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Gov. Ricketts, North Omaha pastor hope to meet; governor apologizes for insensitive comment

Gov. Ricketts, North Omaha pastor hope to meet; governor apologizes for insensitive comment

Pete Ricketts teaser (copy)

Gov. Pete Ricketts, in a statement after a meeting with black leaders in Omaha, said: “I chose my words poorly, and apologized when it became apparent that I had caused offense.”

Gov. Pete Ricketts says he hopes to meet personally with and apologize to a black pastor who walked out of a meeting over the governor’s comment to black leaders.

Pastor Jarrod Parker of North Omaha’s St. Mark Baptist Church said he would like to sit down with Ricketts again and hopes that can happen.


Jarrod Parker

“There’s always room for reconciliation,” Parker told The World-Herald on Tuesday.

After the meeting on Monday, Parker posted a video online saying Ricketts called the black leaders “you people.” Parker walked out of the meeting that included the governor, Mayor Jean Stothert, Police Chief Todd Schmaderer, a number of black pastors and other black community leaders.

Ricketts said Tuesday that he apologized at the meeting.

In an interview with The World-Herald, Ricketts said he used the words, “You guys.” Others in attendance say Ricketts said, “You people,” but differ with Parker on the rest of what was said.

The governor acknowledged that his comments were insensitive, although he said he didn’t intend them to be. Earlier in a statement, Ricketts said: “I chose my words poorly, and apologized when it became apparent that I had caused offense.”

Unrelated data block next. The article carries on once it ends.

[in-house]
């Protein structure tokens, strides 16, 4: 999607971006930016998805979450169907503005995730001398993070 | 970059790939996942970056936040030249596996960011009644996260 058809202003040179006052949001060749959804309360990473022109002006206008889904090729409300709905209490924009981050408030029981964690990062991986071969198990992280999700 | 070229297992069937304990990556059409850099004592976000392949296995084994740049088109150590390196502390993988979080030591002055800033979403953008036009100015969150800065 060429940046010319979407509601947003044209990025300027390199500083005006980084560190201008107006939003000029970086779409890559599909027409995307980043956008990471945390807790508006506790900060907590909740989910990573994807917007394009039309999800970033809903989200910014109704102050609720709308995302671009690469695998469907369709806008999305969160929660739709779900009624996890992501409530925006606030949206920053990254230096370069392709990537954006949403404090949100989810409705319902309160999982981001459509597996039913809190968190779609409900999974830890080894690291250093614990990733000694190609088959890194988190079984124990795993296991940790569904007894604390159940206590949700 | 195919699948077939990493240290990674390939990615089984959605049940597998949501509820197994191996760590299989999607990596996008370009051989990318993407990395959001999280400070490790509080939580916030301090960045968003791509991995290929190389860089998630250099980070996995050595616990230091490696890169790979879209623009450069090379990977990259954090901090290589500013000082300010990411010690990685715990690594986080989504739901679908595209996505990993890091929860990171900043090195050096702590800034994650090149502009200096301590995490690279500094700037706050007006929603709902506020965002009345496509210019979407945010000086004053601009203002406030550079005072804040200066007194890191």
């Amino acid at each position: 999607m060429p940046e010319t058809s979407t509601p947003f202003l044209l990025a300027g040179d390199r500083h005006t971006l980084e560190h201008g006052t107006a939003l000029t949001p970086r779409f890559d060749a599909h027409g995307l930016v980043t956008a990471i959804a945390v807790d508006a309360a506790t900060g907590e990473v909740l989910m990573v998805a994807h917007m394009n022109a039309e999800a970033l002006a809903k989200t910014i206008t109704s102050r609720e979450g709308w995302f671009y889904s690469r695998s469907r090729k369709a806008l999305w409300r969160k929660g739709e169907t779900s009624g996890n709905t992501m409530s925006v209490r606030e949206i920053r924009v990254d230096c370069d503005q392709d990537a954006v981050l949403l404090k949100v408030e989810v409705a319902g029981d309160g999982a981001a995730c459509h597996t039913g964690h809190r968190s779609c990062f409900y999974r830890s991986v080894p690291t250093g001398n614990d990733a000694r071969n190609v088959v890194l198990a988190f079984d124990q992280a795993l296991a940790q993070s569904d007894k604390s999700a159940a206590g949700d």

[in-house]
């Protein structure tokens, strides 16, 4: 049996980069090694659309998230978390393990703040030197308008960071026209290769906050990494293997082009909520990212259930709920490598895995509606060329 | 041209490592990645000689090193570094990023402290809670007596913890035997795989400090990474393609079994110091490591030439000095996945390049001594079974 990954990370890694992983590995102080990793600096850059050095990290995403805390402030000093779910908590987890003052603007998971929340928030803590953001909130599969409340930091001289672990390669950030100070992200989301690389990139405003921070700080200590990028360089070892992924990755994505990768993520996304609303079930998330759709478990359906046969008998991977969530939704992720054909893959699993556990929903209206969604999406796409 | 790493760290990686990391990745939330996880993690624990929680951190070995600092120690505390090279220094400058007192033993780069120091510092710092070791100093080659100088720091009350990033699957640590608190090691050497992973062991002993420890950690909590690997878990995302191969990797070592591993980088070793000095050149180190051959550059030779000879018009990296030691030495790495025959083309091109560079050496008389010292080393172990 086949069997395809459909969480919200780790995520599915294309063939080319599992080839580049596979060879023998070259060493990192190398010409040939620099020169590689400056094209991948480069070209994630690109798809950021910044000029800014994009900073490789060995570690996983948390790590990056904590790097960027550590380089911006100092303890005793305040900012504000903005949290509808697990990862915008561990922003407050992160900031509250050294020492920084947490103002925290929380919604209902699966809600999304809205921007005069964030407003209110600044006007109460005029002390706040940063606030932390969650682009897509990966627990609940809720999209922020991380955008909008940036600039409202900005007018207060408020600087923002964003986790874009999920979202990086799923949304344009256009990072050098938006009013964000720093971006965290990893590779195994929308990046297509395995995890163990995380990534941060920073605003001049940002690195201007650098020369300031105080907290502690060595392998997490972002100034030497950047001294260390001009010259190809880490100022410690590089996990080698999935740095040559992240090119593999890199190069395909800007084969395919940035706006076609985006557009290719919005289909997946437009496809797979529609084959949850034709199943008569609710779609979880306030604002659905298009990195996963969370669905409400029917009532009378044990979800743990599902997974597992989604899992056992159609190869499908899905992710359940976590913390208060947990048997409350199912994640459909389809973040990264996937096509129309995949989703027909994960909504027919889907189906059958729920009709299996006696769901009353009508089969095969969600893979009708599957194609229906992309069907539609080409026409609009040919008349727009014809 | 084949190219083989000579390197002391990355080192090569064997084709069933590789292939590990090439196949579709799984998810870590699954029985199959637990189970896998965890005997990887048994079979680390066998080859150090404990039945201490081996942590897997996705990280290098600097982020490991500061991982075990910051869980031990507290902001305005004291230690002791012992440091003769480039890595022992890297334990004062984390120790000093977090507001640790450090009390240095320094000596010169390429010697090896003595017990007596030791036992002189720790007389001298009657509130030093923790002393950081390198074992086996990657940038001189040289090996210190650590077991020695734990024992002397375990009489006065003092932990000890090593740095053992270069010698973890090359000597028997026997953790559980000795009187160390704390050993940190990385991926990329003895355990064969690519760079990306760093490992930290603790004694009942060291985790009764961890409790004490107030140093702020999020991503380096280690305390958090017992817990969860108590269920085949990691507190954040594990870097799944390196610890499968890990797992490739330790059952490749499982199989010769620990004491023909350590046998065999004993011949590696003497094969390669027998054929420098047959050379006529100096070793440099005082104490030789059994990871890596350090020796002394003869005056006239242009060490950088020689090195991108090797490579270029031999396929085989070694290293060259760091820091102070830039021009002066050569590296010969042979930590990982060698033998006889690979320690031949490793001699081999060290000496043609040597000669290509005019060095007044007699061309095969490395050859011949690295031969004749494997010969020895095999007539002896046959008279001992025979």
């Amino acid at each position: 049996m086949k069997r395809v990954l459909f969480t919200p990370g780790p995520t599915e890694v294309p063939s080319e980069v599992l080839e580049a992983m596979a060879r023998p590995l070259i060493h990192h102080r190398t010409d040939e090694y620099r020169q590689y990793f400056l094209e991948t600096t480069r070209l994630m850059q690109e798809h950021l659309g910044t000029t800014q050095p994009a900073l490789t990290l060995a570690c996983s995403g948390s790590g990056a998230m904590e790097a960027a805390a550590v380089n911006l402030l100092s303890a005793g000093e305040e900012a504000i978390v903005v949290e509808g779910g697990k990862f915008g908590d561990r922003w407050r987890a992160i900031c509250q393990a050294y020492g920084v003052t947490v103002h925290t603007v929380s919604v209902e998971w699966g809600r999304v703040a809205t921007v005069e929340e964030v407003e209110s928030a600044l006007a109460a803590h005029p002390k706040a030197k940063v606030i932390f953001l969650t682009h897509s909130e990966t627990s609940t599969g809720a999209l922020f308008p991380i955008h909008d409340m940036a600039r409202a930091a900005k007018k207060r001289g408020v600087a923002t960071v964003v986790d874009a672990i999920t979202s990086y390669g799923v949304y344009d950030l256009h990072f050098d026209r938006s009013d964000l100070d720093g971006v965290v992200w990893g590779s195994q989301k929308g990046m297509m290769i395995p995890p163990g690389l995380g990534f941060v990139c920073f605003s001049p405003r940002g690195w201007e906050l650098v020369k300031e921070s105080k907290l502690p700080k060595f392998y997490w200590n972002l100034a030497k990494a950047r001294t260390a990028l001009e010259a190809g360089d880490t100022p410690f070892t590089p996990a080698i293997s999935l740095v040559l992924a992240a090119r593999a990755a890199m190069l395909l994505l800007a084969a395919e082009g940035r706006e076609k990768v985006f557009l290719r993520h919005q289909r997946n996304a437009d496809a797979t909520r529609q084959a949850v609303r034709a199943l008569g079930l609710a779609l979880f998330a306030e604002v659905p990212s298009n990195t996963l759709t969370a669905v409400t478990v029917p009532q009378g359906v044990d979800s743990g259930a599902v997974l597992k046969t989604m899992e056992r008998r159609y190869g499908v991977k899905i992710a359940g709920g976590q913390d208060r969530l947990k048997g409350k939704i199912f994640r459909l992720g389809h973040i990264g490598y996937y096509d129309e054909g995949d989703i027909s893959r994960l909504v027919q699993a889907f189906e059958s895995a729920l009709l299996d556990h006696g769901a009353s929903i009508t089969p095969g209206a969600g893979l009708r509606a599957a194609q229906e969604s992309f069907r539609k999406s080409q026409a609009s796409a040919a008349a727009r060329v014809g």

Monday’s meeting at Omaha Police Headquarters was held immediately after a press conference held by Schmaderer, Stothert and Ricketts. That press conference followed Douglas County Attorney Don Kleine’s announcement that he would not charge a white bar owner, Jake Gardner, in the shooting death of James Scurlock, a black protester.

Before the meeting, Parker posted to Facebook: “Getting prepared to begin a meeting with the Mayor, Governor and Police Chief. Pray!!”

An hour into the meeting, Parker said the room was “charged.” The Governor’s Office described the meeting as “emotionally raw” at times.

By several accounts, the discussion turned to an earlier legislative bill that Ricketts supported related to misconduct and discipline against law enforcement.

The Governor’s Office said Ricketts asked the group where the community was on that effort. That’s when he said the offending words.

Parker said he walked out of the meeting. In his video, Parker called Ricketts “a racist governor” and warned of more unrest in Omaha.

“That’s why the city is going to go up in flames, Mrs. Mayor and Mr. Chief,” Parker said. “You’re not listening, and you can’t listen because at the top of the state is a racist governor.”

Ricketts said he’s sorry Parker took that from his comments. Ricketts, who asked for the meeting, said he’s working hard to bridge gaps in the North Omaha community and create opportunities there.

“We have worked really hard in my administration to demonstrate over the last couple of months that we are trying to engage the North Omaha community,” he said.

At Monday’s press conference, Ricketts said issues for communities of color and access to equal justice “are real and important.”

Schmaderer declined to comment for this story.

Mayor Jean Stothert said a lot of anger at the meeting was directed at her, Ricketts and Schmaderer. But she said the meeting was important to let people from the community speak and for officials to hear them.

“We want to make it better and we don’t know how at this point,” Stothert said.

Ricketts said he plans to have Tony Goins, the director of the Department of Economic Development, and Dannette Smith, the Department of Health and Human Services CEO, reach out to Parker. Ricketts said he would like to apologize in person.

Ricketts also said he’d like to move forward.

“We’ve got to work together to be able to improve conditions in North Omaha,” the governor said.

Parker said he believes “we can bring some healing” to the situation.

“We need to move past the moment and begin to move forward with whatever we can do with this dialogue.”

Fourth day of protests in Omaha after James Scurlock’s shooter not charged


Omaha World-Herald: Afternoon Update

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